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Trenching & Excavation Safety Guide

Category: Rental

At your job site, you might need to create trenches or excavations to get your work done. Performing this work correctly is an essential part of minimizing the potential safety issues associated with working underground. If soil falls onto a worker inside of a trench, it could cause serious injury or even death. You can protect your employees from these hazards by using the proper safety mechanisms.

Cave-ins, drowning, electrocution, toxic fumes, accidents and injuries relating to proper access and egress and working in and around heavy equipment all pose a serious threat to your people and valuable assets. Follow regulations from the Occupational Safety and Health Administration (OSHA) to keep your workers safe during trenching and excavating.

Learn About OSHA Trenching and Excavation Regulations

There are many potential hazards when working in mining, construction, oil exploration and other rugged industries. But perhaps none are more common or dangerous as trenching and excavation.

To protect against these concerns, the Occupational Safety and Health Administration (OSHA) has issued a variety of underground construction programs, policies and standards for businesses to follow. Consider the following underground trench safety tips to help ensure your next project complies with requirements.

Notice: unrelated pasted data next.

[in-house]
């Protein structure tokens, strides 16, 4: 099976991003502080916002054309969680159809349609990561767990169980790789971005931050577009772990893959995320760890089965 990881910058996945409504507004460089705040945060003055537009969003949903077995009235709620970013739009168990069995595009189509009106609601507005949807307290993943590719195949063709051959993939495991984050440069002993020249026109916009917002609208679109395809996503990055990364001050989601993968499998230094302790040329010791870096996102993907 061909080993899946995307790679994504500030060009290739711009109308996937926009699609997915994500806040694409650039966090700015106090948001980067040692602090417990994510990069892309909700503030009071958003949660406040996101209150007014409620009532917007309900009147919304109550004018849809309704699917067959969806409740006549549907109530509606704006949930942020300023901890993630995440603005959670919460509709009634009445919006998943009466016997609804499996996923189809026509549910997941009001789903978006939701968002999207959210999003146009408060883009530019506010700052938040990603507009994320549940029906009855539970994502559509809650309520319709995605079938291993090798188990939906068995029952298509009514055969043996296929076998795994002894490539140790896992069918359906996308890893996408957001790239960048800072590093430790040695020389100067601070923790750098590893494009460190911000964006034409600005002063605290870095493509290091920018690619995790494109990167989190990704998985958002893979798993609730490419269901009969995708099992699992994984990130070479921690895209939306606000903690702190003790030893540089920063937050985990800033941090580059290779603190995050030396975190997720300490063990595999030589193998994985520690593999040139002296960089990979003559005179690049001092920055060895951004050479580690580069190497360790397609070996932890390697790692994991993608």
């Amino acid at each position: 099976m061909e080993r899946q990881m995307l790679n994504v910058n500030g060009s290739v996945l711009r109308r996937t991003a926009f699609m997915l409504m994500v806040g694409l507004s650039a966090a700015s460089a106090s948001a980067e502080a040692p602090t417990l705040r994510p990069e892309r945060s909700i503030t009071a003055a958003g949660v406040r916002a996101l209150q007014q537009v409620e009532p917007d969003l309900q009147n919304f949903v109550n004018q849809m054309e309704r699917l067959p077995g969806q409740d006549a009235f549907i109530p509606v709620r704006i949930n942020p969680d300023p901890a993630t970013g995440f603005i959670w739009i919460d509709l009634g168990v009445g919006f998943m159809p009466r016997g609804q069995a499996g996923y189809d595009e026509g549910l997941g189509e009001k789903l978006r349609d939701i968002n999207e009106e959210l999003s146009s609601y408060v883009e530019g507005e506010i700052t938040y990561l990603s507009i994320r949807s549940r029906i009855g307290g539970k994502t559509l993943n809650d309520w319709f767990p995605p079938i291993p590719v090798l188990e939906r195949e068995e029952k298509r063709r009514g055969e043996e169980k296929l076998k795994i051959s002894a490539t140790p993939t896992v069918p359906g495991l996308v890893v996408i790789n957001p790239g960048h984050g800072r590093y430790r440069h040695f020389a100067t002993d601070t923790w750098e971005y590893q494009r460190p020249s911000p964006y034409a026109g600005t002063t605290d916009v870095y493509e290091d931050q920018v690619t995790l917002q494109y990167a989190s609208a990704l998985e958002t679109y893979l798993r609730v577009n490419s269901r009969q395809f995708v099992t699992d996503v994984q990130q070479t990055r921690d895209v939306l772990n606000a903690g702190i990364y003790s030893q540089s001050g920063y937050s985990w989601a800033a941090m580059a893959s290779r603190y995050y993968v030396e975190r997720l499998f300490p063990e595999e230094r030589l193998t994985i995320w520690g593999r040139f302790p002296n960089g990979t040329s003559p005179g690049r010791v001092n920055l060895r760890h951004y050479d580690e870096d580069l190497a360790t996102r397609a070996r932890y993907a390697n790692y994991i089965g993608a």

Understand What OSHA Considers a Trench or Excavation

Any human-made cut, cavity, trench or depression made in the ground for removing earth is an excavation. An excavation with a length or depth greater than 15 feet is a trench. The only difference between the two is in the size. If you’re creating either of these, it falls within OSHA trenching and excavating regulations.

Know the Risks

A basic yet crucial step in becoming safety compliant is recognizing the inherent dangers. Cave-ins are a primary concern and among the most prevalent safety incidents leading to injuries and fatalities in excavation and trenching. When the walls of a trench collapse, workers can become trapped or buried beneath large amounts of soil, leading to serious injury or death. Some of the dangers of excavations include:

  • Falling loads and debris: Equipment, machinery, soil and other workers can fall inside of a trench and cause severe issues to those working inside.
  • Inhaling noxious or toxic fumes: Gasses, depleted oxygen levels and other hazards increase inside a trench.
  • Flooding water: Rainstorms or other events can cause flooding that compromises the integrity of a trench’s walls and increases the risk of a cave-in.
  • Trapped below the surface with no egress: Workers should have stairs, ladders or other ways to exit a trench. When a worker cannot leave the area if a hazard occurs, they can become stuck or face the risk of serious injury.